Next we discovered that both our water tanks were empty. We’d known they were low and had planned to fill them at the next marina, but apparently they were lower than we’d thought. (This was something else we’d failed to check back in Bath.) Fortunately, we had a supply of drinking water, but there was nothing for cleaning dishes or washing faces and hands.
Meanwhile, the wind and rain showed no signs of letting up, and the boat was starting to toss uncomfortably on the two anchors we had set. We ended up spending three days in the anchorage and had to wear earplugs at night to block out the incessant moaning of the wind. On the fourth day, we woke to find the weather had cleared, so we eagerly hoisted anchor and headed upriver under sail. By now we had also learned that the bridge between the Alligator River and Albemarle Sound had been closed during the storm. So it was fortunate we had decided to turn around.
Heading into Albemarle Sound, we were on the lookout for two particular markers where shoaling had been reported and it was strongly recommended that boats stay in the middle of the channel. When we sighted them, we started up the engine to maintain control and fortunately made it through just before the engine stopped—for good. Now we faced the prospect of having to dock under sail at the Pelican Bay Marina in Elizabeth City in a brisk wind, a feat we had never attempted before. Fortunately there were four strong men at the marina to catch our lines and guide us to a facing dock.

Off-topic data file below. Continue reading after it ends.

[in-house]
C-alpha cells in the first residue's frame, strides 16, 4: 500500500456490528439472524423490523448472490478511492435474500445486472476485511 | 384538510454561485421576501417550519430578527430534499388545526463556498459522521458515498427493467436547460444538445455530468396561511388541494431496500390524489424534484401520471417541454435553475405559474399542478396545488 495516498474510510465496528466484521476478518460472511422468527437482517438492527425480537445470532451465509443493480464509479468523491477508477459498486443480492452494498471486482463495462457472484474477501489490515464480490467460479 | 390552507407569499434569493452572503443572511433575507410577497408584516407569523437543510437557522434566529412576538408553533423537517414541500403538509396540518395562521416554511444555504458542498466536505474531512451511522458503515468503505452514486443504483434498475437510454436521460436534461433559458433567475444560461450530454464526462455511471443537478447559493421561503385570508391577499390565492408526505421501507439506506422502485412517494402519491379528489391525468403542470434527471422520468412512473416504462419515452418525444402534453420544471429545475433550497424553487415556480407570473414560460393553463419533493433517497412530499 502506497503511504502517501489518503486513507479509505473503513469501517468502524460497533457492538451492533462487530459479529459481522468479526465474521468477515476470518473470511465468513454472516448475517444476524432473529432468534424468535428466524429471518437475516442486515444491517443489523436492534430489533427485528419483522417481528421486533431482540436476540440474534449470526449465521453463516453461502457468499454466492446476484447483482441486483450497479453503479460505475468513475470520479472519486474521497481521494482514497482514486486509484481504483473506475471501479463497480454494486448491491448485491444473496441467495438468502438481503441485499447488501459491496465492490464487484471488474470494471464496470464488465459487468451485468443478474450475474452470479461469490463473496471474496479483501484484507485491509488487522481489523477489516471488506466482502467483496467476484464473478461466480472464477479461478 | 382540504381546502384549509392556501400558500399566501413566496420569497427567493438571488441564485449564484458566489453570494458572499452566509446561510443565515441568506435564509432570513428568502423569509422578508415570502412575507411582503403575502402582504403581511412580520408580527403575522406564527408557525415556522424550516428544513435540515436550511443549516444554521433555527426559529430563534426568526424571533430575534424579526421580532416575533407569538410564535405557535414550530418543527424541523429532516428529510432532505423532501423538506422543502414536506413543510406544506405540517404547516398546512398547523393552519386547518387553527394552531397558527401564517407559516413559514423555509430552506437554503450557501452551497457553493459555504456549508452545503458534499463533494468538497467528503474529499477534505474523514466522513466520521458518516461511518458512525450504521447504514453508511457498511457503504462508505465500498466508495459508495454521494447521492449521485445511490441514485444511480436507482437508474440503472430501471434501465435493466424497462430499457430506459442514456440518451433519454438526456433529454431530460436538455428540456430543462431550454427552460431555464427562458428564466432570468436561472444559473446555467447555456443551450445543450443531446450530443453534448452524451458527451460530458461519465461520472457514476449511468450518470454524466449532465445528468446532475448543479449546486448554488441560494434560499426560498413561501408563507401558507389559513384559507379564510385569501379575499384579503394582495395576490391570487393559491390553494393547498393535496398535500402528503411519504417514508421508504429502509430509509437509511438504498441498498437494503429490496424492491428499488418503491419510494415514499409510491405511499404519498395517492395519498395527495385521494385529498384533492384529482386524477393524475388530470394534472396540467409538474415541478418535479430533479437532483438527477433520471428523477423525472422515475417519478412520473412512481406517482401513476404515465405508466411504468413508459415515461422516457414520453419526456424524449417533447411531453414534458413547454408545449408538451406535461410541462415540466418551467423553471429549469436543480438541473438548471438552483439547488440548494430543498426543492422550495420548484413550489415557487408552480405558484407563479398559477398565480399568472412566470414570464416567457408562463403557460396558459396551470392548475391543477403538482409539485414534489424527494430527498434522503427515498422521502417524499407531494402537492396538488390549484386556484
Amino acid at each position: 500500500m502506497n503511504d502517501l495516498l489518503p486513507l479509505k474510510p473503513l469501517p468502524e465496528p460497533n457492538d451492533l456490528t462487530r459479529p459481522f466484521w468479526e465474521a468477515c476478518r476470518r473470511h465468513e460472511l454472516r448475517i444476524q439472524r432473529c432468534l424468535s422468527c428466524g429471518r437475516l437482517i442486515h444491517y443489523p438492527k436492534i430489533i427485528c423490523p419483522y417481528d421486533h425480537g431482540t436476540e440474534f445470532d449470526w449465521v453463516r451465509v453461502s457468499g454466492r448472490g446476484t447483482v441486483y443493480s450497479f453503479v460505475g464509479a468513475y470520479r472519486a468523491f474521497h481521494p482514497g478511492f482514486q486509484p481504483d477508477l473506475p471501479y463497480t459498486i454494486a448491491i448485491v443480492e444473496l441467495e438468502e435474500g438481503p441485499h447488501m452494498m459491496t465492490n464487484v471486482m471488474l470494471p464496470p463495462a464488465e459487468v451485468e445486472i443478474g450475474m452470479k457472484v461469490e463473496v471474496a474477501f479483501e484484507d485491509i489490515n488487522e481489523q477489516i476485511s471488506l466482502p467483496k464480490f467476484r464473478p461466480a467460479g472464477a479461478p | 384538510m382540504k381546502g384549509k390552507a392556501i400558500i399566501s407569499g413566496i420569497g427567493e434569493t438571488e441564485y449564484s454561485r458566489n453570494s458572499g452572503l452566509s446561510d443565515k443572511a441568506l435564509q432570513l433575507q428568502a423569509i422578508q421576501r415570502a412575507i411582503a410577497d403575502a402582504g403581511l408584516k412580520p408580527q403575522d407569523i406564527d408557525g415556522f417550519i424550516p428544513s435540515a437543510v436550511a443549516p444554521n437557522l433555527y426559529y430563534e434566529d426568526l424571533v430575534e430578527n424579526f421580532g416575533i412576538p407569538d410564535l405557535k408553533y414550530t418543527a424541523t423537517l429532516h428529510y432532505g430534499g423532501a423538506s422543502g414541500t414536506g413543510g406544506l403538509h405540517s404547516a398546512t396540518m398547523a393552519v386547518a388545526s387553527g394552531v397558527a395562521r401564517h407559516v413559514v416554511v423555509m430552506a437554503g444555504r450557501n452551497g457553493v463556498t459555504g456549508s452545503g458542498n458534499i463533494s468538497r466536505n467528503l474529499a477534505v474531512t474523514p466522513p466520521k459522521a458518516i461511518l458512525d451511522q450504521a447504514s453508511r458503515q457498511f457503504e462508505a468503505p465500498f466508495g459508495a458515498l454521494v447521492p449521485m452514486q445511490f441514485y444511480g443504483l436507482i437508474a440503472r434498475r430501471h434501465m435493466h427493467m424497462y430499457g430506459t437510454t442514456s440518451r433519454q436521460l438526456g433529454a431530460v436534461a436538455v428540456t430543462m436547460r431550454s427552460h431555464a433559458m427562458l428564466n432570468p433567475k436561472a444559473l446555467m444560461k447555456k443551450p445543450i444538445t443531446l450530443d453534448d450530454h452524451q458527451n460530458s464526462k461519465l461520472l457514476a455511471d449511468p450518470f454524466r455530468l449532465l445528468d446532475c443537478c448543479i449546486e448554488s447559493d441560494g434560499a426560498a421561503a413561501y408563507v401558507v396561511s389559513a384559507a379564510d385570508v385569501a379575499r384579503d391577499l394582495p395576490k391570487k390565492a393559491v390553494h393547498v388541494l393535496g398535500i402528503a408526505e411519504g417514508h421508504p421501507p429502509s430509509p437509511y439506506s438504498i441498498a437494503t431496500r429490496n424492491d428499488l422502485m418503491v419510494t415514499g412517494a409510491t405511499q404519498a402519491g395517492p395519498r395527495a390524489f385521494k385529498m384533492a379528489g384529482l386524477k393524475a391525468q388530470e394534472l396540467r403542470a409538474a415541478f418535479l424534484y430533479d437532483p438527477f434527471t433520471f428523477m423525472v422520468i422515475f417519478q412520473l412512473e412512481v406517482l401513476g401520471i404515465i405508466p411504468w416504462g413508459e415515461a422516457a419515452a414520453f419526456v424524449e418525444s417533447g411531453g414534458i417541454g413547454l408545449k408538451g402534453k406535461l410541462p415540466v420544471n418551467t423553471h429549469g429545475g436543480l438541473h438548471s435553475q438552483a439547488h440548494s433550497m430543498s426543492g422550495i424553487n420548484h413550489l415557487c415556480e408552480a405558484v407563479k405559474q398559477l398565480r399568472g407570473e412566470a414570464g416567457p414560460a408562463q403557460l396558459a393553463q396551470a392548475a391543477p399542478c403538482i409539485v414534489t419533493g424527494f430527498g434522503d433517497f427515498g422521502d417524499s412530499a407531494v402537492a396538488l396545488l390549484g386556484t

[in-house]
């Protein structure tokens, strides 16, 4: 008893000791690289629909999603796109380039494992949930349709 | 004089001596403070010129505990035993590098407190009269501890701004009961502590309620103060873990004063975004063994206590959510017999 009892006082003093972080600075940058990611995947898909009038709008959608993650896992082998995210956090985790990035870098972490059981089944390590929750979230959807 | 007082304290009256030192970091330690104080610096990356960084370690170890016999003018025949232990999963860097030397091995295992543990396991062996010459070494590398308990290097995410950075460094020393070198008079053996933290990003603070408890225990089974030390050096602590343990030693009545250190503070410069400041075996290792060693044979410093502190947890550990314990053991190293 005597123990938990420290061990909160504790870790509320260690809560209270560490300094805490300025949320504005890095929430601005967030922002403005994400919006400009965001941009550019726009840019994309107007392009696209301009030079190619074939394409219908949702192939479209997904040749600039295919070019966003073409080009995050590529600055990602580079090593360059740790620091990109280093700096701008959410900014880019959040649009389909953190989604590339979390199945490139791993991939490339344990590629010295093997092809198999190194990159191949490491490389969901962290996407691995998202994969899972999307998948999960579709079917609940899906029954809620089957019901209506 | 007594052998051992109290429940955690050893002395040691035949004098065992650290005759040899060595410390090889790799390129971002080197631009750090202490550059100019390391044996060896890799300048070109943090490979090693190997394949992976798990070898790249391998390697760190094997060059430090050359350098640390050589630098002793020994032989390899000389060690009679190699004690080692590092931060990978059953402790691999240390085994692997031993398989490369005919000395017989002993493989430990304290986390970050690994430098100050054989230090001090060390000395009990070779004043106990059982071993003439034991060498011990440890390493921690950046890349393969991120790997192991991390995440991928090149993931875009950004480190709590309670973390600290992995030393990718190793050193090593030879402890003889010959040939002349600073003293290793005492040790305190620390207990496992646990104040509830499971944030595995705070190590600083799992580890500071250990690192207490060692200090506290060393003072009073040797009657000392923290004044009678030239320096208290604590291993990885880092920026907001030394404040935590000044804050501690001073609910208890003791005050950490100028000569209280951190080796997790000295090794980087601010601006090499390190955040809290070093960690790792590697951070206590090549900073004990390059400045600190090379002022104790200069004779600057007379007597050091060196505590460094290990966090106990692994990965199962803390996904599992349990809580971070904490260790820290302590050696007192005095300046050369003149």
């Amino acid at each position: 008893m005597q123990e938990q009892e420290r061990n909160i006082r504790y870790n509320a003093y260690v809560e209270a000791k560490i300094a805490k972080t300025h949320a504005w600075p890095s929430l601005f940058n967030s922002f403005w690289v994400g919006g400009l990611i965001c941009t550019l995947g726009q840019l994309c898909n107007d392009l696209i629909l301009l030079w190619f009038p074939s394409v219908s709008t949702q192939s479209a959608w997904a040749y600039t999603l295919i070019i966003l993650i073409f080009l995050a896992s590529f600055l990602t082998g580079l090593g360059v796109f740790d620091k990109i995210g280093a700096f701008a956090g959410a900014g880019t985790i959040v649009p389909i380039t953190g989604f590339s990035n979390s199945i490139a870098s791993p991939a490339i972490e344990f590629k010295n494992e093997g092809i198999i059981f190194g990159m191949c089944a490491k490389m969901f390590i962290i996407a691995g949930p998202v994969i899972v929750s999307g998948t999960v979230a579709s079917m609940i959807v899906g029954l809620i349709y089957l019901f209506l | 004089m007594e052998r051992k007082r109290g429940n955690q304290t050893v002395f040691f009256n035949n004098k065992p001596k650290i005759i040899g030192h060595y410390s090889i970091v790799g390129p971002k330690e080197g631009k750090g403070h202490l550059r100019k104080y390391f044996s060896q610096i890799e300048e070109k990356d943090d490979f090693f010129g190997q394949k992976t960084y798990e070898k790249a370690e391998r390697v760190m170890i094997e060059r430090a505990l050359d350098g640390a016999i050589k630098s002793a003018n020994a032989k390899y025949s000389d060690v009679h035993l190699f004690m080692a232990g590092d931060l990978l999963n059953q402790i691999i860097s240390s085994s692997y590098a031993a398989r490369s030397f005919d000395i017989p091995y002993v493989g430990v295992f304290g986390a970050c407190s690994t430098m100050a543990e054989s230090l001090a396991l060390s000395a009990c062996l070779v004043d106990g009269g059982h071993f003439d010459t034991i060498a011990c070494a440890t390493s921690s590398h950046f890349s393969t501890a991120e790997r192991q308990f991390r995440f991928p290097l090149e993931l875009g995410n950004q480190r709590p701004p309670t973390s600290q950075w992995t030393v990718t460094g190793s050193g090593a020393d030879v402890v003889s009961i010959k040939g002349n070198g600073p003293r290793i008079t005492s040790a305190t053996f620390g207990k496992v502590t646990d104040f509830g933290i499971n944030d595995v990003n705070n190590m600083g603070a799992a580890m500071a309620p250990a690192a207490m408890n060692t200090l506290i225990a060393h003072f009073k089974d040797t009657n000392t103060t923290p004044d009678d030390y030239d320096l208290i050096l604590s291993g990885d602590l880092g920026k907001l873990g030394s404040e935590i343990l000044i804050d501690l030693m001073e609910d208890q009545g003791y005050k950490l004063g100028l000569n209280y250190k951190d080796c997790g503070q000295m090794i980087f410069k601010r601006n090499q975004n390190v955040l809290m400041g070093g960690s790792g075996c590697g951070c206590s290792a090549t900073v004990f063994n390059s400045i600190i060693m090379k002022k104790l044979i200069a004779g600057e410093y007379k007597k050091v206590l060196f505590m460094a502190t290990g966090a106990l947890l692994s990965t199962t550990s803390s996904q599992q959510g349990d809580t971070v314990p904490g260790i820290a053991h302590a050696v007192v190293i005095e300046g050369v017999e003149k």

As soon as Val-De-Ri was secure we called a mechanic, who soon solved our problem. The rough weather had stirred up all the sludge at the bottom of the fuel tank, which then plugged the fuel filter. He was able to clear the line, and after several more hours of delay we set off again, motorsailing up the historic and scenic Dismal Swamp Canal toward Norfolk.
As we entered Deep Creek on the canal, we misjudged the tide and went aground. We tried kedging off, and several powerboats tried to free us as well, but it was no use, and we had to call a tow service. The tow boat finally freed us after much effort, but in the process our rudder jammed, so we could no longer steer. After an hour’s ignominious tow to the Portsmouth shipyard near Norfolk, we were left alongside a bulkhead open to the busy harbor traffic.
We all breathed a sigh of relief, thinking nothing else could possibly go wrong. But then, suddenly, a flash fire erupted from one of the cabin lights. Fortunately, while we were trying to figure out what to do, the fire put itself out as suddenly as it started.
It was now Memorial Day weekend, and there were no workers at the shipyard, so we lay helpless for the next two days. However, we did take the opportunity to tour Portsmouth and Norfolk and treated ourselves to some excellent seafood. The boat was finally hauled on Tuesday, and rather than wait two weeks for a new rudder, we repaired the old one by filing a quarter inch off the top of it.
Because of all the delays and mishaps, Nancy and I had to abort our portion of the trip and fly home. Unfortunately, we never did make it to the Chesapeake! After the repairs had been made, David and Quentin were able to continue with their cruise—albeit a shorter one—during which they enjoyed beautiful weather and no additional setbacks.